‘GOOD GRIEF, CHARLIE BROWN! Celebrating Peanuts and its Cultural Legacy‘ will exhibit from 25 October 2018 to 3 March 2019 at Somerset House.
The landmark exhibition showcases the original drawings of the cartoon’s creator, Charles M. Schultz, alongside works inspired by the Peanuts gang from contemporary artists and designers.
Somerset House’s Senior Curator on the Upcoming Charlie Brown Exhibition
‘GOOD GRIEF, CHARLIE BROWN! Celebrating Peanuts and its Cultural Legacy’ explores the impact of the most successful contemporary comic strip of all time, uncovering the social, political and philosophical complexities told through the four-panel strip. Peanuts has spoken to scores of artists and designers in their own work. Pieces from contributors across creative disciplines, including sculpture, music, film, design and fashion will be on display. Artists Andy Holden, David Musgrave, Fiona Banner, François Curlet, Ken Kagami, Lucas Price, Mark Drew, Mark Mulroney, Mel Brimfield, Mira Calix, Ryan Gander, KAWS and Steven Claydon will show their work in addition to over 100 comic strips and personal artefacts from the Schultz Museum.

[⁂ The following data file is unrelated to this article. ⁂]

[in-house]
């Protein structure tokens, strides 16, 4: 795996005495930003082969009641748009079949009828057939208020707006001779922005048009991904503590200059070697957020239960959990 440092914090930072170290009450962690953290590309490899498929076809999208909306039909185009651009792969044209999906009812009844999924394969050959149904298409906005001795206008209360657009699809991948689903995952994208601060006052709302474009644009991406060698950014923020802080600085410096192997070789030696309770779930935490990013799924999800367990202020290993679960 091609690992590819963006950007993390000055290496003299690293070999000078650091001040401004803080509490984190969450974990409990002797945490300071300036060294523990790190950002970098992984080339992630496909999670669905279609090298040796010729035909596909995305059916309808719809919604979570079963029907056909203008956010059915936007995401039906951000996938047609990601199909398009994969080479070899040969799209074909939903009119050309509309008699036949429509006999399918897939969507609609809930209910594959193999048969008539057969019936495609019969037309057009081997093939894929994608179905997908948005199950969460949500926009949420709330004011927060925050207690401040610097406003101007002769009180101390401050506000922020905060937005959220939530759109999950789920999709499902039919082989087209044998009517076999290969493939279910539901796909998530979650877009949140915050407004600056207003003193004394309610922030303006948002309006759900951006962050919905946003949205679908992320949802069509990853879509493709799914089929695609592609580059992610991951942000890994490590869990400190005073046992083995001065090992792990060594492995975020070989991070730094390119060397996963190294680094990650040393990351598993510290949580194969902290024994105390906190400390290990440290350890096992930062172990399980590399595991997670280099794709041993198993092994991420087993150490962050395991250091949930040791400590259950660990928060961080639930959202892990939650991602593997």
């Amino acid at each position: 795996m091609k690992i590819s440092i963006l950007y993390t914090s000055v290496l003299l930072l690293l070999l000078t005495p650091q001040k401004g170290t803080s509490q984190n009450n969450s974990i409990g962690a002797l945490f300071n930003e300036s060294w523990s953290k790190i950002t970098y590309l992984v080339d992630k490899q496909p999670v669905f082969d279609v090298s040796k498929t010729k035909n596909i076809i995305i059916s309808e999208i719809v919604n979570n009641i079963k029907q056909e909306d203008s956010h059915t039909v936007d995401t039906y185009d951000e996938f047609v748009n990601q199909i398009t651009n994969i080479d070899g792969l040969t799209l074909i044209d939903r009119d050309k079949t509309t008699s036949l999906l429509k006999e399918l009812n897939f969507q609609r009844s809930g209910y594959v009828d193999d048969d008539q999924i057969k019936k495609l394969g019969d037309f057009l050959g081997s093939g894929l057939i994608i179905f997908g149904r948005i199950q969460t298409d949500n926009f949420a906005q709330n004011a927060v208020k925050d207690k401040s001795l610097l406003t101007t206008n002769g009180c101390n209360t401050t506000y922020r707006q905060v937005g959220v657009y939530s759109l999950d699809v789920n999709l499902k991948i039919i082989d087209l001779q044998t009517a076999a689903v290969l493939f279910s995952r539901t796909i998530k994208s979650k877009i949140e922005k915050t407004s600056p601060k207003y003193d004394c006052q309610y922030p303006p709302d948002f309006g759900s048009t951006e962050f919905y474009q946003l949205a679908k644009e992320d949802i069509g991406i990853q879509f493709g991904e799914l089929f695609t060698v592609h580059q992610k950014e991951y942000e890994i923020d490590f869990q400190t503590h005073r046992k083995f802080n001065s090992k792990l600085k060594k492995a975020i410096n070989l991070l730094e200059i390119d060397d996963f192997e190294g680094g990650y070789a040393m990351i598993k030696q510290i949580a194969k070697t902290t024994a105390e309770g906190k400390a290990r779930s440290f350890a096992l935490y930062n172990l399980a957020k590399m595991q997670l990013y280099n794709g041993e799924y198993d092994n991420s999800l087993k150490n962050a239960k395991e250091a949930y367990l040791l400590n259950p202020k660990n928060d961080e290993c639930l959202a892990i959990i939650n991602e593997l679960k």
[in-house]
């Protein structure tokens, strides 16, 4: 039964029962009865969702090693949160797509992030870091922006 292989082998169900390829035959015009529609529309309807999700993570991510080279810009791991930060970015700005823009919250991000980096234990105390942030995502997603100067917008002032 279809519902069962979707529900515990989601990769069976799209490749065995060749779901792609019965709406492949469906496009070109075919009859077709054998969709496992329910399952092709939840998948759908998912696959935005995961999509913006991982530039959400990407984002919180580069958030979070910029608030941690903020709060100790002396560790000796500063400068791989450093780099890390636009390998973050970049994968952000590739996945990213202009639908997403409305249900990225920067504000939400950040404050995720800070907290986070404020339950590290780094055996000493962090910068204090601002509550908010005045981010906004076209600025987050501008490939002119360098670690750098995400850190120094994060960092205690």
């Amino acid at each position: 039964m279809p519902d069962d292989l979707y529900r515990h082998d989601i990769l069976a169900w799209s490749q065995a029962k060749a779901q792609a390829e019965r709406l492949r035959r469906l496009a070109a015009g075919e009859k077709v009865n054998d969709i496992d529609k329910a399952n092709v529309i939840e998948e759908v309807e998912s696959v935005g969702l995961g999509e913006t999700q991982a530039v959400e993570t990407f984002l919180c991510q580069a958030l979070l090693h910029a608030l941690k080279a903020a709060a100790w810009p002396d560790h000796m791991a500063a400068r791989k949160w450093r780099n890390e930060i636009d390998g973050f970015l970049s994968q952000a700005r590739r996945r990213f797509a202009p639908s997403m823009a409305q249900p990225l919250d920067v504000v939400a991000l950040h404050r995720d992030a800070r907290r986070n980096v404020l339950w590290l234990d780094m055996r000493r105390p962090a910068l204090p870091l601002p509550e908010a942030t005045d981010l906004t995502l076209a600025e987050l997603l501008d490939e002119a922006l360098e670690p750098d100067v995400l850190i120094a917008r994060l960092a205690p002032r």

Five Minutes with Claire Catterall, Senior Curator at Somerset House
The original strips themselves – hand drawn in ink by Charles Schulz – are the most incredibly beautiful things. They are surprisingly big, much bigger than the printed size, and you can see all his notes and pencil marks.
Of course I knew of a fair amount of the artwork Peanuts has inspired, from some of the world’s most important and well-regarded artists, when I started researching the show, but as I got deeper into it, the amount of incredible art that came out of the woodwork was just astonishing.
At its height, in the mid-1970s, the comic strip’s daily readership was around 355 million. Syndicated to over 2,600 newspapers in 75 countries worldwide, translated into twenty-one languages, no other form of art has had such a wide international reach.
Snoopy was put forward as an actual Presidential candidate in the elections of 1968 and 1972, voted for as a write-in candidate. California subsequently issued legislature making it illegal to enter the name of a fictional character on the ballot.
In the early days of the Vietnam War, Schulz allowed Snoopy to be used an emblem by the American Army and Navy. Crews who flew ‘Snoopy Missions’ wore a distinctive arm patch featuring Snoopy with a helicopter-propelled helmet and an actively vibrating nose.
When & Where: 25 October 2018 to 3 March 2019 at Somerset House, Strand, London WC2R 1LA